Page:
Lord Subramanya is the other son of Lord Shiva. He is the six-faced god, signifying his multifaceted personality. He is much venerated, especially in South India, as the god of valor. He is regarded as the master guru of Kundalini yoga, born of Lord Shiva’s mind, to awaken and propel the soul onward in its spiritual journey. He is also known by many other names, such as Muruga, Murkan, Kartikeya, Skanda, Shanmuga, and Kumara.
Hanuman Bhagwan is a revered god of the Ramayana epic. He is the leader of the monkey army, who helped Lord Rama in searching for and finally rescuing the goddess Sri Sita. He was the epitome of service and sincerity. He remained celibate throughout his life and, in accordance with Hindu philosophy, conserved all his energy. Many sing the popular “Hanuman Chalisa”, the long prayer in verse, in honor of Lord Hanuman. He is even considered as the incarnation of Lord Shiva and the son of the god of winds, Vayu, thus establishing a pattern in the Hindu pantheon of creating relationships between the different gods.
Satya-Narayan Bhagwan is the god of boons. Hindus worship this god frequently to express their gratitude for favors received and for a good life. Many worship Shri Satya Narayan as the combined form of three gods: Lord Brahma, Lord Vishnu, and Lord Maheshwara.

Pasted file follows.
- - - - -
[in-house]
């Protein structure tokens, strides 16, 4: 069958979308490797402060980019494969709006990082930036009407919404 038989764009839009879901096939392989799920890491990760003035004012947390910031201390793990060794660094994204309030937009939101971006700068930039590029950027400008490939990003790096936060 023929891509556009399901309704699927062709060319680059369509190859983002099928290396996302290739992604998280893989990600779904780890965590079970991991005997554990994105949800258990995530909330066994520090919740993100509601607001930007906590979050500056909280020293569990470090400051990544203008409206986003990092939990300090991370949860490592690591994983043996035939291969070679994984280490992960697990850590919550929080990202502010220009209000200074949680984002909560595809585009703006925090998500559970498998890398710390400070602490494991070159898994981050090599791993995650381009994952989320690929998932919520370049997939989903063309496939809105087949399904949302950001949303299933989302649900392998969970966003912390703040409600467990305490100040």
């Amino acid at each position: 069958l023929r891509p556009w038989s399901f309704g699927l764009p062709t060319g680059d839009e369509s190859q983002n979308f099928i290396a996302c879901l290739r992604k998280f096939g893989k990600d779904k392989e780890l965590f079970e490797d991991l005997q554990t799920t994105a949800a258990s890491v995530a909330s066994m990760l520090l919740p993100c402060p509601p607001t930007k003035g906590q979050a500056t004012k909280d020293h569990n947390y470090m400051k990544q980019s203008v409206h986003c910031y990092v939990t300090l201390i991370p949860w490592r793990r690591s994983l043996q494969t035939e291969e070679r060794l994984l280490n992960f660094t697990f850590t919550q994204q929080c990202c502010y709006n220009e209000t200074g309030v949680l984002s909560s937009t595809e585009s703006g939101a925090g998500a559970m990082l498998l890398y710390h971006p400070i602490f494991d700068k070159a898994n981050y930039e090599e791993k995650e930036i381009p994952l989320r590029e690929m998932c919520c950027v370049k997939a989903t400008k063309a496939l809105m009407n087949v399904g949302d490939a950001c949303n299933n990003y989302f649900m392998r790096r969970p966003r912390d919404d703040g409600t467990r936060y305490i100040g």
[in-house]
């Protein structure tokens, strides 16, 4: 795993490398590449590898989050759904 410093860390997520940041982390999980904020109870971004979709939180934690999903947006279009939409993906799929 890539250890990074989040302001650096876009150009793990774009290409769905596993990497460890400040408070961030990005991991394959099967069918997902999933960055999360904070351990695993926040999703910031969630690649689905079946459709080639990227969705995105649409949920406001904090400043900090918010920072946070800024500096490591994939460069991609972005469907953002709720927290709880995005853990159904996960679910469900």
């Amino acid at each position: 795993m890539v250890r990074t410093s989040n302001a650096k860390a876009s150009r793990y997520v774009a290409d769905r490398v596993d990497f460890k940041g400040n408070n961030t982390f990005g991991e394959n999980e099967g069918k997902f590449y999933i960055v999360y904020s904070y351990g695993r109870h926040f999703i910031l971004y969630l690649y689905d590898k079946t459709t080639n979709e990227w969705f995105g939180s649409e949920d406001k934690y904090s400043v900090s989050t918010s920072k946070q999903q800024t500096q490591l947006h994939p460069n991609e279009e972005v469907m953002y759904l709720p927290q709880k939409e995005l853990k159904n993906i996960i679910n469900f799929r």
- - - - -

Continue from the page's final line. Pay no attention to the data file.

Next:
Lord Dattatreya is the god in whom all three forms of the primary gods, Brahma, Vishnu, and Shiva—also manifest together.
Narad Bhagwan is the popular mythological god who works as a messenger between the sages and the Supreme Divine and is hence named as Deva Rishi (God’s sage). In ancient scriptures there are many tales of this deity, who skillfully and with a great sense of humor, navigates complicated and difficult situations.
There are innumerable other gods, such as Kubera, god of wealth; Garuda, god of birds; Himavan, god of mountains; Anathan, god of snakes; and many more.
Many villages have their own “Gramadevta”-village god or goddess, more often female. This practice may have origin in prehistoric period even before Hindu gods were defined. Village folks often have faith in such gods or goddeses, which may be reprented by mere cluster of stones to identify as seven goddesses, or a Pipal tree or any similar object. These gods are adored especially in the events of such illness as small pox or measles, and many other situations. Example of Kali-Ma, which is also accepted by the main stream Hindu Society belongs originally to this phenonmenon.